(AP) -- Mexico canceled school nationwide Monday and warned the death toll from a swine flu epidemic believed to have killed 149 people would keep rising before it can be contained. Health Secretary Jose Angel Cordova said 20 of the deaths have been confirmed to be from swine flu and the government was awaiting results on the others.
"We are the most critical moment of the epidemic. The number of cases will keep rising so we have to reinforce preventive measures," Cordova said at a news conference that was briefly shaken by an earthquake centered in southern Mexico.
Cordova said 1,995 people have been hospitalized with serious cases of pneumonia since mid-April, of whom 1,070 have been released. The government does not yet know how many were swine flu.
The virus has been confirmed or suspected in at least a half-dozen other countries and has caused the U.S. to declare a health emergency.
Cordova also suggested an earlier timeline for documented swine flu cases inside Mexico. The first death confirmed by the government involved a woman who succumbed from swine flu on April 13 in southern Oaxaca state. But Cordova said tests now show that a 4-year-old boy contracted the disease at least two weeks earlier neighboring Veracruz state, where a community has been protesting pollution from a large pig farm.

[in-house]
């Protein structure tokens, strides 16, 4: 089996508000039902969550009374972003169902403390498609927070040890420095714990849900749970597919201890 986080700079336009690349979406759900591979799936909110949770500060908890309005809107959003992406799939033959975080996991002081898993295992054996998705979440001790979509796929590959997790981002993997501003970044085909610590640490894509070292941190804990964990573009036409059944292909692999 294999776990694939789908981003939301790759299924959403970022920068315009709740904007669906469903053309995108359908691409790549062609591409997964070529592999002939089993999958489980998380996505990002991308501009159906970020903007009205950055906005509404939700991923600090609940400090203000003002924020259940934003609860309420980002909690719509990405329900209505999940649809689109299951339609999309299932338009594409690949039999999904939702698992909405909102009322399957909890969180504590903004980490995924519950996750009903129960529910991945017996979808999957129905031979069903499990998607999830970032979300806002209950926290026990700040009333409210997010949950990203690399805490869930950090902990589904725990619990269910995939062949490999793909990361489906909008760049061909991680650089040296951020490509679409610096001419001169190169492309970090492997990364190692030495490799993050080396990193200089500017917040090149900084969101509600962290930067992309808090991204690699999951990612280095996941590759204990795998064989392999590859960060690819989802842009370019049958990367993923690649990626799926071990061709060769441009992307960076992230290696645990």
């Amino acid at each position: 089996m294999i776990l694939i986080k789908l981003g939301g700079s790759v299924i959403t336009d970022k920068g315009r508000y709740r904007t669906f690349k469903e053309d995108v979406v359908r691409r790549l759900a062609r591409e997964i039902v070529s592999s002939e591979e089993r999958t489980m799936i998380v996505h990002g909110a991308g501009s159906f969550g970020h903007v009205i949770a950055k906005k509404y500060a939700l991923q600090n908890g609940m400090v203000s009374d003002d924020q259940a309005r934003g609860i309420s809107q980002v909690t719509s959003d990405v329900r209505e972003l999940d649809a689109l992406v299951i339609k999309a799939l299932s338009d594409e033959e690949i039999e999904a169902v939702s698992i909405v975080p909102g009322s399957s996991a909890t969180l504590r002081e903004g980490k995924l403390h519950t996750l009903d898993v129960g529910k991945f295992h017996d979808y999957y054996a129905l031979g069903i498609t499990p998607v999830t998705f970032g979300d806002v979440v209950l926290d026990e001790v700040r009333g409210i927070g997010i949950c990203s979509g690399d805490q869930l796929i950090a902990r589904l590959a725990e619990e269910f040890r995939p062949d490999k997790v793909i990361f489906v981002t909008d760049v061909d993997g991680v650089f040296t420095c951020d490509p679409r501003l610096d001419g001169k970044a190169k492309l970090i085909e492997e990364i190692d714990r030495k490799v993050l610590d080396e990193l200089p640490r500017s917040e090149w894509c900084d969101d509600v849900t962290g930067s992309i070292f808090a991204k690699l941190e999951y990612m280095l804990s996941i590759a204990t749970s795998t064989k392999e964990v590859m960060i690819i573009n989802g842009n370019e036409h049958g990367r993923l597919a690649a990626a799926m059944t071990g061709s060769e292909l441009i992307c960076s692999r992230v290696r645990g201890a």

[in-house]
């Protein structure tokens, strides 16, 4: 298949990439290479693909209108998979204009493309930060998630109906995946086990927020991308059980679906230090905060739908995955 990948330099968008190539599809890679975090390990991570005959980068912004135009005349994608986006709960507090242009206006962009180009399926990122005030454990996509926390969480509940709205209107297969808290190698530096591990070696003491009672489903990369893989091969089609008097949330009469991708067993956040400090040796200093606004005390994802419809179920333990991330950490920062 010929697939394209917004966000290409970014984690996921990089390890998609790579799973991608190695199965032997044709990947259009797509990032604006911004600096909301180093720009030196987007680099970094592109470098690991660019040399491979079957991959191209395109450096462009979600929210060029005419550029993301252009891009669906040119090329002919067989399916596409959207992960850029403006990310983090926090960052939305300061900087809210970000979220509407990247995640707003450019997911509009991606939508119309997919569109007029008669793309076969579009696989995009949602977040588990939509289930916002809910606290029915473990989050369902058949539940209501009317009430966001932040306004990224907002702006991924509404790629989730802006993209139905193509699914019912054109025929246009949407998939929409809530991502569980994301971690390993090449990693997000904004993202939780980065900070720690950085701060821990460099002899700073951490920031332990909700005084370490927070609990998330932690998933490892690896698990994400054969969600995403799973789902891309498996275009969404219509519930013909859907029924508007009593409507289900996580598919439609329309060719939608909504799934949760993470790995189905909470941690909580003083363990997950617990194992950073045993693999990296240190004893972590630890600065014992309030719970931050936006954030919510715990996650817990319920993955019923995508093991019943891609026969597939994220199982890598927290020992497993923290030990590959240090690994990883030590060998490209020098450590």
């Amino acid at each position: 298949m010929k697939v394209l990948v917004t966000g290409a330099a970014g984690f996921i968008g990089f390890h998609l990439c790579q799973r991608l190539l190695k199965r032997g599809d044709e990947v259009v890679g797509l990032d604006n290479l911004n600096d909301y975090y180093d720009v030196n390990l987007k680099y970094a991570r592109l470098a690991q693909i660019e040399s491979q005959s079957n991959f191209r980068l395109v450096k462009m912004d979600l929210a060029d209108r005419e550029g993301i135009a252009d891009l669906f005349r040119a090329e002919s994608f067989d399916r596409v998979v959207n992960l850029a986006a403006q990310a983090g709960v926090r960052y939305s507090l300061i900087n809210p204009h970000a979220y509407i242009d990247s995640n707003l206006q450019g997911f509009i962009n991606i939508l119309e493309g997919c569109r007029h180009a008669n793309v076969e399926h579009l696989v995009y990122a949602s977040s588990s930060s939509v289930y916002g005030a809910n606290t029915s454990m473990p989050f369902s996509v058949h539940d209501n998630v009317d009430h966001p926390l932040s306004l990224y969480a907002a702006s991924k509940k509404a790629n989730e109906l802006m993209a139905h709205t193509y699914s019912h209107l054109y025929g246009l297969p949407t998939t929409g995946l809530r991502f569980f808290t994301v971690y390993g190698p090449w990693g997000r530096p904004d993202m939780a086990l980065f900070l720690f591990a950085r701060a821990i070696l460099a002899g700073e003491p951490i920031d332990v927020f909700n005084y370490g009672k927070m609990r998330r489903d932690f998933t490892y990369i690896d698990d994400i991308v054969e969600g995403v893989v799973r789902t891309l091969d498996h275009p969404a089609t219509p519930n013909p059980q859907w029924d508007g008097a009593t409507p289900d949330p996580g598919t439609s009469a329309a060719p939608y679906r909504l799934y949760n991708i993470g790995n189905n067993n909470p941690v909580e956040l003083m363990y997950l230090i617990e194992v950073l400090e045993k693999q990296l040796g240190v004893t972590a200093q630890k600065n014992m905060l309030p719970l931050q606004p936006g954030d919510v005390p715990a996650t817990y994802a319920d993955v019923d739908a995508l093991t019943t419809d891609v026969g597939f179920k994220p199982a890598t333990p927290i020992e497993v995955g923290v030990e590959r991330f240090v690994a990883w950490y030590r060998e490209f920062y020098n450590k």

The farm is run by Granjas Carroll de Mexico, a joint venture 50 percent owned by Virginia-based Smithfield Foods, Inc. Spokeswoman Keira Ullrich said the company has found no clinical signs or symptoms of the presence of swine influenza in its swine herd or its employees working at its joint ventures anywhere in Mexico.
But local residents are convinced they were sickened by air and water contamination from pig waste.
There was a widespread outbreak of a particularly powerful respiratory disease in the area early April, and some people reported being sick as early as February. Local health workers intervened in early April, sealing off the town of La Gloria and spraying to kill off flies they said were swarming through their homes.
Cordova said the community was suffering from ordinary influenza - not swine flu. But only one sample was preserved - that of the boy. It was only after U.S. and Canadian epidemiologists discovered the true nature of the virus that Mexico submitted the sample for international testing, and discovered what he suffered from.
The boy has since recovered and Cordova said there have been no new cases detected in the town.
But epidemiologists want to take a closer look at pigs in Mexico as a potential source of the outbreak.
Juan Lubroth, an animal health expert at the U.N. Food and Agriculture Organization in Rome, said a team of veterinarians was flying to Mexico. They will examine what surveillance systems are in place to detect swine flu, and review historical data on previous viruses identified in the country. Farmers will be interviewed.
Lubroth said there have been no reports of sick or dying swine in Mexico, but warned that fears surrounding the outbreak could have a devastating effect on the pork industry.